Roscoe Martin is infatuated with two things: his wife and electricity. Both end up ruining him as a husband and father, and destroy his sense of self. In rural Alabama during the 1920s, both loves become out of reach when Roscoe’s wife moves the family back to her father’s farm. Resentment festers, and Roscoe realizes that there’s one thing he can do to salvage his marriage: electrify the farm in hopes of turning it profitable. Everything goes well until a worker with Alabama Power stumbles upon Roscoe’s illegal tap on the power grid and is killed. Roscoe is sentenced to prison, and from there he watches his family drift further away while he loses more of himself. It is only after he leaves prison that he understands who he really is, and what price he really has to pay for his crimes real and imaginary.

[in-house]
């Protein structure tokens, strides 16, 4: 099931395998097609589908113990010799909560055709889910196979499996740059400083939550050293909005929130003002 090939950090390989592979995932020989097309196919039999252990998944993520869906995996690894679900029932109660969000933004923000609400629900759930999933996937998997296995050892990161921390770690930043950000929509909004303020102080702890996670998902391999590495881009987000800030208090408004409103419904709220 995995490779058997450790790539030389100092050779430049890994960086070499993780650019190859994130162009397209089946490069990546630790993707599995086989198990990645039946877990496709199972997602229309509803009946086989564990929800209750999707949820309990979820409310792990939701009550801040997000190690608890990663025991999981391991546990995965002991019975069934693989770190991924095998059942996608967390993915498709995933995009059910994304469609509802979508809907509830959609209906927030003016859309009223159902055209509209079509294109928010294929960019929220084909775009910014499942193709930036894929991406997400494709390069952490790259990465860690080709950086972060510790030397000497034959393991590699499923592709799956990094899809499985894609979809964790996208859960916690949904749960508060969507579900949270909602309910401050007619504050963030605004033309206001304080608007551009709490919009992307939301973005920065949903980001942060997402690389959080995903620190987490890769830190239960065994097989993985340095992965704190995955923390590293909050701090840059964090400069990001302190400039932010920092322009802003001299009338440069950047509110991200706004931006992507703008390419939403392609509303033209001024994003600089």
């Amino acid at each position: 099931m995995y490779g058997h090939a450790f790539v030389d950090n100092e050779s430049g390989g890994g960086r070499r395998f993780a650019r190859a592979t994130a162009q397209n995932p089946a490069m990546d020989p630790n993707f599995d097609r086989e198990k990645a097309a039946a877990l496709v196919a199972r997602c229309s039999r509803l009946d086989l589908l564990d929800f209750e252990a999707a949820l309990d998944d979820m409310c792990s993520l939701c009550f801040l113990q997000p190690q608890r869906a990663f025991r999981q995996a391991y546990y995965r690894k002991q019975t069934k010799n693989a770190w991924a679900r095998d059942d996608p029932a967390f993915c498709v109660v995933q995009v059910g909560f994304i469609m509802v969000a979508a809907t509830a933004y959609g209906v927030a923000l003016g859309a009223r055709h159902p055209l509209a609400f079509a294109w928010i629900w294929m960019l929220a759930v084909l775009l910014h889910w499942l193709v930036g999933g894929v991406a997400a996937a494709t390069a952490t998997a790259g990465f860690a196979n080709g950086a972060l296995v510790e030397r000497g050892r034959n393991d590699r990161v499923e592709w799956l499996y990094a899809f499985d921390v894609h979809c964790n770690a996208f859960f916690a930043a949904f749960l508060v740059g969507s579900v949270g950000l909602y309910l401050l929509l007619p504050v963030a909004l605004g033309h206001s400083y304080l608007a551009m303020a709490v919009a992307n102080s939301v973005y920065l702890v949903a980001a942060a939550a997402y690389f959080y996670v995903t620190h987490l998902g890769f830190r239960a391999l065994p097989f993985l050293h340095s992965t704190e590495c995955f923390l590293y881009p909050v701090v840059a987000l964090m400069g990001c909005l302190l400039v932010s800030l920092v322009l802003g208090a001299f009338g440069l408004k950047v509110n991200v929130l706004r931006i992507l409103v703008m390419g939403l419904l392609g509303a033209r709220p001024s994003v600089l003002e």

Reeves has a talent for haunting, beautiful prose. Her Alabama is rich and vibrant, from the coal mines to rural farms and into the depths of Kilby Prison. The novel is told in two parts – Roscoe in jail in the present, and on the farm in the past – and there were times I couldn’t help but find near-similarities between Roscoe in Kilby to Stephen King’s Rita Hayworth and Shawshank Redemption. Roscoe curries favor with the guards and warden, his friend works in the woodshop and longs to see the ocean, and Roscoe works in the library and helps illiterate inmates read. This is understandable, though, since prisons offer limited work opportunities for inmates, and there are also unique aspects, such as Roscoe’s work with search dogs. The ending seems improbable for Jim Crow/Depression-era Alabama and almost hard to accept. This nice debut work has solid writing, but some structural issues keep it from being an amazing debut.
Review originally appeared in HNR May 2016: https://historicalnovelsociety.org/reviews/work-like-any-other/